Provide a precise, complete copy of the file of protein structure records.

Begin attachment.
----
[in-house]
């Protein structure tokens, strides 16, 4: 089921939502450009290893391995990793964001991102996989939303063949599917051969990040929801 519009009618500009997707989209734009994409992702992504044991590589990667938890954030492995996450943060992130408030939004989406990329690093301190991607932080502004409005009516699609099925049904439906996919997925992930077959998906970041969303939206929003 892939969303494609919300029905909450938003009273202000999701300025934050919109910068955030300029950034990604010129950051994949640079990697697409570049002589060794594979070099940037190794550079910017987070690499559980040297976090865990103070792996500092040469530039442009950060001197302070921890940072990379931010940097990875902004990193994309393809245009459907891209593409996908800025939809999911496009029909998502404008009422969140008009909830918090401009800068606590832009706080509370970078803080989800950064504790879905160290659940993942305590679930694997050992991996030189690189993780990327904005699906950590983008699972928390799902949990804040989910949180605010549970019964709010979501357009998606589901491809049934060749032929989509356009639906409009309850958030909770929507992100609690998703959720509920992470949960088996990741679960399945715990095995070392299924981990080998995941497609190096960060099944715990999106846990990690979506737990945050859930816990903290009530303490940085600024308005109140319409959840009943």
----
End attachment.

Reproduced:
[in-house]
């Protein structure tokens, strides 16, 4: 089921939502450009290893391995990793964001991102996989939303063949599917051969990040929801 519009009618500009997707989209734009994409992702992504044991590589990667938890954030492995996450943060992130408030939004989406990329690093301190991607932080502004409005009516699609099925049904439906996919997925992930077959998906970041969303939206929003 892939969303494609919300029905909450938003009273202000999701300025934050919109910068955030300029950034990604010129950051994949640079990697697409570049002589060794594979070099940037190794550079910017987070690499559980040297976090865990103070792996500092040469530039442009950060001197302070921890940072990379931010940097990875902004990193994309393809245009459907891209593409996908800025939809999911496009029909998502404008009422969140008009909830918090401009800068606590832009706080509370970078803080989800950064504790879905160290659940993942305590679930694997050992991996030189690189993780990327904005699906950590983008699972928390799902949990804040989910949180605010549970019964709010979501357009998606589901491809049934060749032929989509356009639906409009309850958030909770929507992100609690998703959720509920992470949960088996990741679960399945715990095995070392299924981990080998995941497609190096960060099944715990999106846990990690979506737990945050859930816990903290009530303490940085600024308005109140319409959840009943």